I cannot shake your hand in these times of COVID-19, as you well know. I certainly cannot give you a hug though we both need for fear of one of us infecting the other with this airborne curse of our times. But I must greet you.
We are human after all.
Our humanity has come to the fore more since the explosion of this novel Coronavirus we first heard of in December 2019.
In being forced to stay away from each other in the recommended self isolation for the infected and their caretakers, we have discovered how much we need each other.
Not since the emergence of the HIV/AIDS epidemic, have we seen a disease that touches each and everyone of us. You have suffered. I have suffered. We have all lost someone or know someone who is battling the disease, gasping for breath and life and there is little we can do but pray for them.
As I write this, 4,086,966 people have died of COVID-19 around the world. In our Uganda, 2,286 officially have died of the disease. I fear the unofficial number maybe higher. I fear this because many a friend has complained of the familiar symptoms that hint that they have contracted COVID-19 and resorted to a self prescribed herbal regimen.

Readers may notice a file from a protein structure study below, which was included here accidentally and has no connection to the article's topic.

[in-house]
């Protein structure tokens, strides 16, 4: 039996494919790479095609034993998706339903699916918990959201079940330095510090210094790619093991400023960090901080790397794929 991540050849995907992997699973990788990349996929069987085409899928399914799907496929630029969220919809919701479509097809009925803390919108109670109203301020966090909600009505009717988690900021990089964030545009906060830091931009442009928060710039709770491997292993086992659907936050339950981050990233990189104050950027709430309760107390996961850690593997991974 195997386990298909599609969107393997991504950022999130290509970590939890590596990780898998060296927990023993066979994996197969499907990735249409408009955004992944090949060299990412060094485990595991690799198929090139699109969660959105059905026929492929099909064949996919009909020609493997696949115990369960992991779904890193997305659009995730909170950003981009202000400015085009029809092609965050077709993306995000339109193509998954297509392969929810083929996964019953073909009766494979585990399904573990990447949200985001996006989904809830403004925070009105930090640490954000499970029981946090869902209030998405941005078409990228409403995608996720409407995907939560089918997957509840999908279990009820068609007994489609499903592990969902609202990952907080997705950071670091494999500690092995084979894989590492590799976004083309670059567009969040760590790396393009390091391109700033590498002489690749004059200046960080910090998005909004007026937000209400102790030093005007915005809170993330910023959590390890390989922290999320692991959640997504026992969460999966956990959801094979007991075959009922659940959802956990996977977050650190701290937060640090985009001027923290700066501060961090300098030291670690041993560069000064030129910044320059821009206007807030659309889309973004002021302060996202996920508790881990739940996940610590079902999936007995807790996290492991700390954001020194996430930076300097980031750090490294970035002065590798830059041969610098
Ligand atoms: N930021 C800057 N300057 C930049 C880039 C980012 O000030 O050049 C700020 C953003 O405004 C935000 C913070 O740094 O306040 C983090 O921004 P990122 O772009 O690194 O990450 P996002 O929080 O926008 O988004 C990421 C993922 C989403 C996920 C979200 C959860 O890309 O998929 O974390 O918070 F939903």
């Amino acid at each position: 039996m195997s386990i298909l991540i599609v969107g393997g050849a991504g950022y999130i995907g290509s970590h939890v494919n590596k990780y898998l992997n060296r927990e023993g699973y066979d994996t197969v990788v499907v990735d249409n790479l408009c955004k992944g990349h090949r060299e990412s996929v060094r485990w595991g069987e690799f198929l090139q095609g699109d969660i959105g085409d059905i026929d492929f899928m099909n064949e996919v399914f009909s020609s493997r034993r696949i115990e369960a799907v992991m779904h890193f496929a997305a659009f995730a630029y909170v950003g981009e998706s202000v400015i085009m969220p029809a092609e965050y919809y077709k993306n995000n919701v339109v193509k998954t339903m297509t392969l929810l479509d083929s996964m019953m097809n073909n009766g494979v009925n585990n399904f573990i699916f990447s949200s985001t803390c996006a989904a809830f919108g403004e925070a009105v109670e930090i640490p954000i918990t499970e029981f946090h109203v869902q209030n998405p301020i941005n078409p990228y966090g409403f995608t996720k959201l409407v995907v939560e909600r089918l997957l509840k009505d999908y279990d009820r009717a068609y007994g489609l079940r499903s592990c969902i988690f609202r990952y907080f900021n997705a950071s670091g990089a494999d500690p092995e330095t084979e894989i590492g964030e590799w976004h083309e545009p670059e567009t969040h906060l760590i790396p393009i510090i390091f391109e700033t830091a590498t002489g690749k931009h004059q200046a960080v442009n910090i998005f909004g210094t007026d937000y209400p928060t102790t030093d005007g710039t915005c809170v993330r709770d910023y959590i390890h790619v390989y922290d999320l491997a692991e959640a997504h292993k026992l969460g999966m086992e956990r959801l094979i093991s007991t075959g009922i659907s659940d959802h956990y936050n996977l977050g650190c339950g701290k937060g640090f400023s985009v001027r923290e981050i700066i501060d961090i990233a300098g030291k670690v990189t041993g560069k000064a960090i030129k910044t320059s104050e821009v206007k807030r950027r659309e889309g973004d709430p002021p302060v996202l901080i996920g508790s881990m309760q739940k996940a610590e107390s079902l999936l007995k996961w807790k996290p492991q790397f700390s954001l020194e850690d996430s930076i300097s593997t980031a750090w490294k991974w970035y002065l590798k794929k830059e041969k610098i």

We treat ourselves to survive and many have survived.
Like HIV/AIDS, to have COVID-19 that is severe is to tread on a long road of trial. Treatment in hospitals is prohibitively expensive.
I can understand therefore why the lockdowns of March 2020 and June 2021 have left you, like I, depressed and lonely. We are not just losing loved ones but we seem to be losing our futures too.
The offices we went to, the companies we worked for, for the most part have shut down. The side hustles we hoped would usher us into self employment on pause if not completely collapsed in the economic stillness brought about the enforced lockdown.
Our children are at home, looking at us puzzled. They ask, “Why can’t I go to school? Why can’t I go to visit my jajas? Why can’t I…why can’t I?” Our answers are no longer convincing because perhaps we are no longer convinced this nightmare of our time will ever end.
The President said we wait. But we wait for how long? We have lived through a year, coming to two years of this hibernation.
I greet you now because this is what we are left with. Reminding each other that we are here for another day. Alive. We have survived this far. We can survive longer. I call you to remind you and to remind myself.
Be strong, friend. We will make it.